Considering that it’s only got 110mm of travel, the Optic has proven to be far more capable than it ought to be. But does this capability come at a cost?
With the notable exception of Specialized, Norco has been using a Horst Link suspension design for longer than most. It's had a long time to refine its ‘ART’ set-up, and it shows. Unusually, its ‘Gravity Tune’ geometry sees the rear centre grow with the front centre as you go up through the frame sizes, the aim being to keep handling consistent.
The solid spec includes mid-range Fox dampers, a 150mm Rockshox Reverb post (on the XL) and a relatively wide bar and short stem.
While the 2x11 gearing will suit some riders, it’s good to see a 30t single ring included. If you can live with the 11-40t range, fitting that would knock 450g off the Optic’s so-so 13.2kg mass and improve chain security.
Norco Optic C9.2 ride impression
For a bike with just 110mm of rear travel, the Norco’s fast, forgiving ride is seriously impressive. The 760mm bar and 60mm stem inspire confidence to attack technical trails, and the suspension doesn’t let you down when you do just that.
While the Fox 34 Performance Elite fork doesn’t have the slippery Kashima coating of the Factory version, it’s pretty similar in performance. It provides a good balance of sensitivity and support, and is noticeably more refined than the Performance fork.
Out back, Norco’s smoothly progressive ART layout builds on the suppleness provided by the EVOL-equipped Float DPS shock. Together, they provide a sensitive start to the stroke for great traction over chatter, with plenty of support gradually building through the mid stroke onwards. This results in a ‘stuck down’, calm and forgiving feel over rough ground.
The Optic felt relatively smooth and surefooted over braking bumps and it seemed like the half-carbon frame was adding a little extra damping, and the compliant Race Face AR24 rims may contribute to this forgiving feel in the rough too.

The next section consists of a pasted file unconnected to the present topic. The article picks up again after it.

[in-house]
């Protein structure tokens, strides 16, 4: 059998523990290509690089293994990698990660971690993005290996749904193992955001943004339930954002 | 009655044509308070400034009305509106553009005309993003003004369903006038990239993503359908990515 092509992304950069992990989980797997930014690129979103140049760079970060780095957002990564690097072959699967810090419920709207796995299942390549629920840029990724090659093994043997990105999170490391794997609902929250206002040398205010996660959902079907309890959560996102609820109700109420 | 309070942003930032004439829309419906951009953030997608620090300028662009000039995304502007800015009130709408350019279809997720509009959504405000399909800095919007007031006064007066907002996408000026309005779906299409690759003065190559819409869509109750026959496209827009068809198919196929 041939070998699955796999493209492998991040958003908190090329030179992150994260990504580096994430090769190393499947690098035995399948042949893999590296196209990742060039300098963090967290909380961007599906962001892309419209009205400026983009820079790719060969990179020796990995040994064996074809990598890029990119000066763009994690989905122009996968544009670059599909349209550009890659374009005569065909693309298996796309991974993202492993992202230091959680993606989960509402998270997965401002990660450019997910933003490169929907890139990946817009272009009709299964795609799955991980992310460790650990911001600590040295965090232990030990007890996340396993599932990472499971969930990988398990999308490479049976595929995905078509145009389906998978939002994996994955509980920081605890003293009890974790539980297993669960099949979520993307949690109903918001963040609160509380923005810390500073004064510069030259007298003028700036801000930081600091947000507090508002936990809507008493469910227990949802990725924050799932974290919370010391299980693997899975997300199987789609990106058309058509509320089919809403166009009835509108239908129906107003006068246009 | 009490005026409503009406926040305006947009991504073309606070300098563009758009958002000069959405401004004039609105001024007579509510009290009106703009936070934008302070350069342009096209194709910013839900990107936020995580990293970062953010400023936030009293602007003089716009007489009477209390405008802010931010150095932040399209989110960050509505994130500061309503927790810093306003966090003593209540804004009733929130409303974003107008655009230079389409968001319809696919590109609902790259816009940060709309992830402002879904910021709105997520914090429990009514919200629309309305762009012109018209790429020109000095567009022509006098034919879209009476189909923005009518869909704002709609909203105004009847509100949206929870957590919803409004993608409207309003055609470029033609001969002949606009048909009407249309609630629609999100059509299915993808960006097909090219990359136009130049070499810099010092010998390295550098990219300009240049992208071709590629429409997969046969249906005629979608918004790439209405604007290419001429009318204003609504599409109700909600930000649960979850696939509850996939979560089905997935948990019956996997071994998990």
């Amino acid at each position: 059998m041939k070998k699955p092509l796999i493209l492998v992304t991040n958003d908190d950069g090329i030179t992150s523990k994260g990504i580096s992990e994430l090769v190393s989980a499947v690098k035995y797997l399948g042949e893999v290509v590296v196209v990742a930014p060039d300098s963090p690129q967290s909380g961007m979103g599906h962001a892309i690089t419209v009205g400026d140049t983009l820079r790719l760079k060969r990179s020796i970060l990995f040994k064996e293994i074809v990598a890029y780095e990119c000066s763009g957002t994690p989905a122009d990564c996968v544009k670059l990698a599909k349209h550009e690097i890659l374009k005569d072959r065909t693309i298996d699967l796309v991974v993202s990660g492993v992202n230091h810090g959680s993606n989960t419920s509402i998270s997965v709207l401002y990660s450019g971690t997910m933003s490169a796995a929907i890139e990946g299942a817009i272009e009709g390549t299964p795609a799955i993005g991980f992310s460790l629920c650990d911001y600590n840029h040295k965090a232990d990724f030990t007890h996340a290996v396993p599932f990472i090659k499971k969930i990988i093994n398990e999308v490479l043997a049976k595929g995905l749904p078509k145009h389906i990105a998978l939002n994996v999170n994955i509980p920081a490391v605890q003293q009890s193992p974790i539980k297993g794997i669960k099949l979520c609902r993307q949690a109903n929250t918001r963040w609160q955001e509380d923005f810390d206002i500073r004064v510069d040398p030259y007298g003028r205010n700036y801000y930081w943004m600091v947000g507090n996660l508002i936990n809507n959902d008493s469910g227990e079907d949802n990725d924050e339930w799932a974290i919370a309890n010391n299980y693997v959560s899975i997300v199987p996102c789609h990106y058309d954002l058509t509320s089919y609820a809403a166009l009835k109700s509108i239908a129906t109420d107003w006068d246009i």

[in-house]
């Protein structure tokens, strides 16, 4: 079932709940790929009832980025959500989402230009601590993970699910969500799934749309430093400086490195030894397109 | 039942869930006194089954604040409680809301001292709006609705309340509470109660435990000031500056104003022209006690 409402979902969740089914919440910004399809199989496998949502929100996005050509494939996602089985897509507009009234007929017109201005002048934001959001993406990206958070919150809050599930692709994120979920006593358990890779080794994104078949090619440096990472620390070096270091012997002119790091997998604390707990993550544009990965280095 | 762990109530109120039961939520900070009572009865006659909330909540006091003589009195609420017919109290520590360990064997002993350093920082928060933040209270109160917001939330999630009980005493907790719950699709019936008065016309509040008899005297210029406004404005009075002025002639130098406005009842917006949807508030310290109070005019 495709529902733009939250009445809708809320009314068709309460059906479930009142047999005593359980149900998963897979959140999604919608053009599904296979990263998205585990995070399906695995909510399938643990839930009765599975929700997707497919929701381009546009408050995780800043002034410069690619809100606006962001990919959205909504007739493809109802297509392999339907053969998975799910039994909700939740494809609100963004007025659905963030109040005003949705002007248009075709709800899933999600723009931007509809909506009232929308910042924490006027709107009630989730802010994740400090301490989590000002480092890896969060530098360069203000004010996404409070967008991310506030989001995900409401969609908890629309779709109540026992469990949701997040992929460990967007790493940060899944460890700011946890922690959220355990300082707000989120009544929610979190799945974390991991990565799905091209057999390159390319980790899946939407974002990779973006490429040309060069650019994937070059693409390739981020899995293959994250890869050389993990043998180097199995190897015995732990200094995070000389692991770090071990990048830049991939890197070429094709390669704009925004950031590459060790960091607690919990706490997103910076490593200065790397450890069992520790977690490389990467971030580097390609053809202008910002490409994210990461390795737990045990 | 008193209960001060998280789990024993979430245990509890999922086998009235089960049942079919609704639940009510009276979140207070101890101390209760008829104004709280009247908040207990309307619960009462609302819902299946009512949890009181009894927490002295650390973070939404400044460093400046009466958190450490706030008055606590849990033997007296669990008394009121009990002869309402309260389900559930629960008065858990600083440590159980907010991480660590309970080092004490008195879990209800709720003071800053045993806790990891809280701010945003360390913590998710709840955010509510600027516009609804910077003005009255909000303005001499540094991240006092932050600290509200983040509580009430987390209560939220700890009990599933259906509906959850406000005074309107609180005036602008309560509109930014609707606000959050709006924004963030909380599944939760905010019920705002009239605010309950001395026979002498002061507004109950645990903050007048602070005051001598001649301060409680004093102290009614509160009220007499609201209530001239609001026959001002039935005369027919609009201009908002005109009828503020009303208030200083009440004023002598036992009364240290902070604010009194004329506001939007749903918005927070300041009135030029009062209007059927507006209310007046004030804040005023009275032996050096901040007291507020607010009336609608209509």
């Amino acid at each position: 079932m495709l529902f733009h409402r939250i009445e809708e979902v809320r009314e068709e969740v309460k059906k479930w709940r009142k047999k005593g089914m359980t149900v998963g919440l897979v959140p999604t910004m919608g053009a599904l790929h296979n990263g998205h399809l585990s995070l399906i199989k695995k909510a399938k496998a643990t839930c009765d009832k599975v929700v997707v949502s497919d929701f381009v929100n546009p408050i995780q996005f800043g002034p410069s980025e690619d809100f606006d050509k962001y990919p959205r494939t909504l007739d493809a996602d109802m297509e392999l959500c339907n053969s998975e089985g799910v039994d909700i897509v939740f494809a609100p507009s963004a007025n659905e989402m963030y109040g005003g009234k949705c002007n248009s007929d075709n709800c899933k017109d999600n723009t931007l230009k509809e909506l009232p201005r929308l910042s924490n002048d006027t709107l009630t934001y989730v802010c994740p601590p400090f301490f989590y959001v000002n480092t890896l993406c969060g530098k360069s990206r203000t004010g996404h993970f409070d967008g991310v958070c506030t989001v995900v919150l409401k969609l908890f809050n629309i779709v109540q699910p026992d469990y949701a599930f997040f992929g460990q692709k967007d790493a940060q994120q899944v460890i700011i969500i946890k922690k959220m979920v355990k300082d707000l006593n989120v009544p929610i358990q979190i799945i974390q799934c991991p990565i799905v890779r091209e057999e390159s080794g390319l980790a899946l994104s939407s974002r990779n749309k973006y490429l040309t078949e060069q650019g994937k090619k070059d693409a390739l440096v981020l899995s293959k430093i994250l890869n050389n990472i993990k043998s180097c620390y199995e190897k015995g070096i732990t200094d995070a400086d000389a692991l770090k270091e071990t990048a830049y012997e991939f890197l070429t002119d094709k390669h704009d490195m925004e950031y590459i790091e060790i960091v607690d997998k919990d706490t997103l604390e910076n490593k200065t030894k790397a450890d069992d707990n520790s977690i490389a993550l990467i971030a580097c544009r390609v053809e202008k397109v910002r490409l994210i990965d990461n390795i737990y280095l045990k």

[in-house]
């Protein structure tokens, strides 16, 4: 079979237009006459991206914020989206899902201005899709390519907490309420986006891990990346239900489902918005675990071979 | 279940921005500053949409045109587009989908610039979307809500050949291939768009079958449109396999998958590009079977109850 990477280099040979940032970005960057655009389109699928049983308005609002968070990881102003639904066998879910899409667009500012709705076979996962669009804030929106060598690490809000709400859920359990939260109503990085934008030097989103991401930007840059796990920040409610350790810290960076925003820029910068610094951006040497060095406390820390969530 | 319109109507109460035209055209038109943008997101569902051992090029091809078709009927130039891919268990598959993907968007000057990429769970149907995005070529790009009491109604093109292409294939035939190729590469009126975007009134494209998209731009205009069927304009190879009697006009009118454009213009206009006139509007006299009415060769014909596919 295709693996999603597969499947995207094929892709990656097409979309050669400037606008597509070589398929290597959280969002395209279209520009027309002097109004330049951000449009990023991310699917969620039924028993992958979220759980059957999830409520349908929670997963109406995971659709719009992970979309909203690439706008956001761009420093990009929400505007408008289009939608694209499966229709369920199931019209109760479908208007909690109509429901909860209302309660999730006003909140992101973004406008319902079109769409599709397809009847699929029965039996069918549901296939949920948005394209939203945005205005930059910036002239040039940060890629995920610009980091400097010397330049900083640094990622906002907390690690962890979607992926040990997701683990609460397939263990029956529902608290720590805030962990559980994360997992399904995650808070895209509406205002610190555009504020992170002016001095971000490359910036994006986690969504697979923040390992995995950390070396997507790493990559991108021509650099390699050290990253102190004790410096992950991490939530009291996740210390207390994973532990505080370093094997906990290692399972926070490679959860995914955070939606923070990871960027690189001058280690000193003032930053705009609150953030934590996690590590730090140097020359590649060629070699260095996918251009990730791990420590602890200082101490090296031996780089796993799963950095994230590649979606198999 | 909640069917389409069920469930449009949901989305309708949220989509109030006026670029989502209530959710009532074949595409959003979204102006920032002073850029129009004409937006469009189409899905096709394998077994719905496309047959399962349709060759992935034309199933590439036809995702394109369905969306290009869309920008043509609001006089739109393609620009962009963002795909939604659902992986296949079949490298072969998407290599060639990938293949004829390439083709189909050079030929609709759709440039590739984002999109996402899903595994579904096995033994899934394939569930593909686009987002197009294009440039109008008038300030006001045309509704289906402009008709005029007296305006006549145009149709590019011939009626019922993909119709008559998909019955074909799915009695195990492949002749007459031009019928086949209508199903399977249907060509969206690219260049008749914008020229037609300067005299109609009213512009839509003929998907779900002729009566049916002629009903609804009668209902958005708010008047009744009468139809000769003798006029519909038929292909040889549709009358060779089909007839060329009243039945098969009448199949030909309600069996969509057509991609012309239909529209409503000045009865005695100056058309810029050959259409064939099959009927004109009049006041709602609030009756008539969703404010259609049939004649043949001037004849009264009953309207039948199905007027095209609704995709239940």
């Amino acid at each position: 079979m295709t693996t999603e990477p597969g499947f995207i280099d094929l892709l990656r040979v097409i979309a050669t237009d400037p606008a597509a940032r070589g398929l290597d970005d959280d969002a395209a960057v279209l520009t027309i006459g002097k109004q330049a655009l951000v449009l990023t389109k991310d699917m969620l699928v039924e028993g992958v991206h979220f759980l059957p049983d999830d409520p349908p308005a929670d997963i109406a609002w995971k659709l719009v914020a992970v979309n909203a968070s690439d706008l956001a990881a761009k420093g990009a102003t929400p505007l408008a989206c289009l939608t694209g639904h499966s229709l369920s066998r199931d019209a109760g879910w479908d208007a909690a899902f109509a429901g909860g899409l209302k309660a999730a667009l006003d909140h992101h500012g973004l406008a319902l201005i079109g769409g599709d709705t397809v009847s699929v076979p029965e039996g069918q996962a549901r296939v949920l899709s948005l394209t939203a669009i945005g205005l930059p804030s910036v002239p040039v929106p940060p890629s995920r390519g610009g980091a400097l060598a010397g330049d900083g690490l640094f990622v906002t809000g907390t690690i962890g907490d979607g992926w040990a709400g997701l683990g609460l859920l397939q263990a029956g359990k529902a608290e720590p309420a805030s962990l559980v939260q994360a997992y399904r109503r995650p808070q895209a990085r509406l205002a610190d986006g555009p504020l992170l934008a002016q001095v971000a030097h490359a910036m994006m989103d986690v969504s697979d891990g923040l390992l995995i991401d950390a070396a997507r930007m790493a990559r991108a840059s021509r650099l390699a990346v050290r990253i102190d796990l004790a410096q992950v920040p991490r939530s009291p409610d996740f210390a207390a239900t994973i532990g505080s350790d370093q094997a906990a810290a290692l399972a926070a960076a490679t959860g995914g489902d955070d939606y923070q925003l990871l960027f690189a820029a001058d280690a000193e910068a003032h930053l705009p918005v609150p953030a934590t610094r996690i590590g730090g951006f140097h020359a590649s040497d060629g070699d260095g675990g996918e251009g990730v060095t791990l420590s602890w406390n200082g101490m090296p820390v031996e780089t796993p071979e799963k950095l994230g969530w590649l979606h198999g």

The bike has a 68-degree head angle and 1,210mm wheelbase, and it’s easy to ride at lower speeds without feeling twitchy when things get faster and rougher.
The Gravity Tune geometry meant my XL bike had 440mm chainstays. Long stays make manuals harder and turning slower, but also mean it’s easier to weight the front wheel in turns and calm the handling in gnarly terrain.
Part of the reason for the Norco’s active suspension is a fairly low level of interference from the forces of the chain and brakes. This does mean that, with the shock left open, the Optic bobs more when pedalling out of the saddle than other similar bikes such as the Trek Fuel EX 9 29. It’s most pronounced in the big ring, which makes the Norco feel a little lazy when sprinting and means you’ll be toggling the shock’s lockout pretty often if you want to go fast. Fitting a small single ring would improve things a little.
At 73.5 degrees, the Optic has a pretty slack effective seat angle. This makes it more of a struggle to keep the front wheel down on steep climbs. Despite the low gearing options, it’s not a particularly comfy or rapid climber.
The narrow Schwalbe tyres are a little sketchy on hard ground and make bumpy singletrack hard work, though the Nobby Nic up front gripped relatively well on soft ground. The Shimano XT brakes had a wandering bite point too.
The Optic may not be the sprightliest on the climbs, but the dialled suspension breeds a forgiving yet playful ride feel that I really enjoyed straight out of the box.